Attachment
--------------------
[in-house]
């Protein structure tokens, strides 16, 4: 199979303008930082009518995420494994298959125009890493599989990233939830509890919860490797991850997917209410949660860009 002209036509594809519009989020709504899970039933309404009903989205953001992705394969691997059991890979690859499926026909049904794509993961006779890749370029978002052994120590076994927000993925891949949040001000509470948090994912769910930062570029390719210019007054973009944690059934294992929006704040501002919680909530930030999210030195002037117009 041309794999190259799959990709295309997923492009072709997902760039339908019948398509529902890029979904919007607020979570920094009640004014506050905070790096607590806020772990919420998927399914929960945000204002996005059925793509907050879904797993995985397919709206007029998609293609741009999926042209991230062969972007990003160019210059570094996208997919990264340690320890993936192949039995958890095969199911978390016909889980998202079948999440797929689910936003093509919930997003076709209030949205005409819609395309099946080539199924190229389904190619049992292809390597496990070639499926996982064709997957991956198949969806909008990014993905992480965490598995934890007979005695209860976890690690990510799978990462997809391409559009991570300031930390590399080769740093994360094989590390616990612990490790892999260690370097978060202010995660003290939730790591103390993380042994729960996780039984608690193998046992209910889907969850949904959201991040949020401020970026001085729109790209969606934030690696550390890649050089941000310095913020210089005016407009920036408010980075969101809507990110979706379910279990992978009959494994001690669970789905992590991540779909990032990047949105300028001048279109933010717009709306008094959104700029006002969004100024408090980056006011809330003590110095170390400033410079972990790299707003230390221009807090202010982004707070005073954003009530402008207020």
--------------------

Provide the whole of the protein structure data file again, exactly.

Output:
[in-house]
């Protein structure tokens, strides 16, 4: 199979303008930082009518995420494994298959125009890493599989990233939830509890919860490797991850997917209410949660860009 002209036509594809519009989020709504899970039933309404009903989205953001992705394969691997059991890979690859499926026909049904794509993961006779890749370029978002052994120590076994927000993925891949949040001000509470948090994912769910930062570029390719210019007054973009944690059934294992929006704040501002919680909530930030999210030195002037117009 041309794999190259799959990709295309997923492009072709997902760039339908019948398509529902890029979904919007607020979570920094009640004014506050905070790096607590806020772990919420998927399914929960945000204002996005059925793509907050879904797993995985397919709206007029998609293609741009999926042209991230062969972007990003160019210059570094996208997919990264340690320890993936192949039995958890095969199911978390016909889980998202079948999440797929689910936003093509919930997003076709209030949205005409819609395309099946080539199924190229389904190619049992292809390597496990070639499926996982064709997957991956198949969806909008990014993905992480965490598995934890007979005695209860976890690690990510799978990462997809391409559009991570300031930390590399080769740093994360094989590390616990612990490790892999260690370097978060202010995660003290939730790591103390993380042994729960996780039984608690193998046992209910889907969850949904959201991040949020401020970026001085729109790209969606934030690696550390890649050089941000310095913020210089005016407009920036408010980075969101809507990110979706379910279990992978009959494994001690669970789905992590991540779909990032990047949105300028001048279109933010717009709306008094959104700029006002969004100024408090980056006011809330003590110095170390400033410079972990790299707003230390221009807090202010982004707070005073954003009530402008207020």